Recent research has looked at human cancer cells placed in mice, human tumor samples, and other analyzes to better understand what drives some aggressive cancers.
Dı A chemical messenger yardımcı can help grow and spread aggressive cancers.
MD, a team at Johns Hopkins Medicine in Baltimore, recently published a study in Cell Reports magazine.
These results include a specific neurotransmitter at higher levels of cancers, which indicate that many are aggressive or higher grade.
High-grade cancer tumors are characterized by faster growth and spreading rates.
Neurotransmitters are chemical messengers that enable neurons to communicate between iler neurons “and send messages to other cells.
In the new study, researchers focused on N-acetyl-aspartyl-glutamate (NAAG), saying that this neurotransmitter may be a new target for treatment. high – grade cancer tumors.
Specifically, their experiments revealed that NAAG was greater in the rapidly developing cancer tumors than in other types of cancer.
NAAG fuels Some aggressive cancers
Initially, scientists used mass spectroscopy to analyze the composition of human Burkitt's lymphoma cells. This technique allows us to evaluate the masses of different components in a working example.
He found that the MYC-guided Burkitt lymphoma expressing MYC gene changes had higher NAAG levels than the MYC-guided lymphoma. . Furthermore, this neurotransmitter was found to be higher in human high-grade ovarian cancer tumors than in primary ovarian cancer tumors.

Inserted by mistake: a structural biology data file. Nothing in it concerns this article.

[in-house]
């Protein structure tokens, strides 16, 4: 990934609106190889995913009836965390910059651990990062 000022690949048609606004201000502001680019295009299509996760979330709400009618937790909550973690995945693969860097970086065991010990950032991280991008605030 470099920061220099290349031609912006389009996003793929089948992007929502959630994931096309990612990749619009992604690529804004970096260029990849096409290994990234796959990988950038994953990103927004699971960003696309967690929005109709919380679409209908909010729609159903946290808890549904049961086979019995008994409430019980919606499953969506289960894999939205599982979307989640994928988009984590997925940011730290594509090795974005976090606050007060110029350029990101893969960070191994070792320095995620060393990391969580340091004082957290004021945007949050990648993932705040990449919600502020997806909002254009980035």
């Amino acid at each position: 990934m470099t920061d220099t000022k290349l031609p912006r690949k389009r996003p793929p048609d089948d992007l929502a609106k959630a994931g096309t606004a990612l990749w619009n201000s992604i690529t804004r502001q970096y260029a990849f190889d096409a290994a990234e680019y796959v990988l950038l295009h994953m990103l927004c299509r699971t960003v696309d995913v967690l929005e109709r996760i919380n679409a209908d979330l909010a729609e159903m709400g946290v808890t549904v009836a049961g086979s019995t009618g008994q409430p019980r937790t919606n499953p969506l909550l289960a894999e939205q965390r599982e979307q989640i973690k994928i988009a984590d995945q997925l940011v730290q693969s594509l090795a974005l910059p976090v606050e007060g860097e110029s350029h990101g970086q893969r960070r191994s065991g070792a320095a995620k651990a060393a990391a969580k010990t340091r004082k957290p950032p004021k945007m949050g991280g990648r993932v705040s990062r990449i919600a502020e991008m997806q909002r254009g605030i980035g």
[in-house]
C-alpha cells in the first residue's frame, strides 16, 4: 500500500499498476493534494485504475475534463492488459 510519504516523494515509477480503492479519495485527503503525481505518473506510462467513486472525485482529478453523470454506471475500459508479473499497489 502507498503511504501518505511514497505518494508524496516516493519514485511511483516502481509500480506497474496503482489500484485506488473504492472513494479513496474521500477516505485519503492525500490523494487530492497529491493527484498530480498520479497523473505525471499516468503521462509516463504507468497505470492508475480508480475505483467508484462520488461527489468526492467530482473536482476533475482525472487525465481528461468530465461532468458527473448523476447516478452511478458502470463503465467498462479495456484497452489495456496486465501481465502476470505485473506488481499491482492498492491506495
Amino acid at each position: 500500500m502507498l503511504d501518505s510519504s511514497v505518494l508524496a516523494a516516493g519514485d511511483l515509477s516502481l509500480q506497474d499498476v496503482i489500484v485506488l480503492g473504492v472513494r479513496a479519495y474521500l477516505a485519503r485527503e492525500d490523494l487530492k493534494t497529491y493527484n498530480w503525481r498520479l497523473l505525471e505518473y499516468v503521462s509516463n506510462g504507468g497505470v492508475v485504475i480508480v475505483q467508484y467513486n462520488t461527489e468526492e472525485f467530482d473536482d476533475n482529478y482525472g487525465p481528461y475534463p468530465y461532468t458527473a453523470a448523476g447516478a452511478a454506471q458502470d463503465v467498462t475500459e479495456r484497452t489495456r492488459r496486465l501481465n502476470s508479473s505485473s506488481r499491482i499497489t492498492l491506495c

Cancer: High personalized therapy can improve outcomes In a new study, it is suggested that personalization of cancer treatment may further improve treatment outcomes. Read now
Briefly, fast-growing cancer contained significantly higher NAAG levels than slow-growing cancer tumors.
Moreover, in human brain cancer tumor samples, high-grade tumors had higher NAAG levels than low-grade tumors. tumors.
Looking at the rodent model, they found that the NAAG content increases as the tumor grows. On the other hand, if any tumor shrinks, the NAAG levels are also decreased.
Later, by working with mouse models they implanted human ovarian cancer tumors, scientists tried to fight GCPII activity using an inhibitor called 2-. PMPA.
This allowed them to both reduce tumors and reduce glutmatide concentrations in cancer cells.
Finally, when looking at human-induced pancreatic cancer tumor mice, scientists found that they were able to attack glutaminase, an enzyme that converts glutamine to glutathione, as well as further narrow the cancer tumors with GCPII.
Researchers are likely to stop the production of cell feeders from two sources: NAAG and glutamine.
”Together,“ Dr. Le, mek suggests that these findings strongly combine NAAG plasma concentrations with tumor growth rates, and that NAAG measurements in the peripheral blood should be further investigated in time for the monitor. Regulation of tumor growth during cancer treatment. "
Iyor These results make the NAAG not a potential diagnostic marker, but a prognostic marker, ”he adds.
Le also mentioned earlier research that suggest that glutamine metabolism may help accelerate cancer growth.
Or Seven years ago, we found that glutamine is a major problem in cancer metabolism, and glutamine inhibits the conversion of glutamate. That was the right goal to prevent cancer growth, “says Dr. La.
The post This neurotransmitter helps spread the aggressive tumors appeared first on the Binbon.
Get real time update about this post categories directly on your device, subscribe now.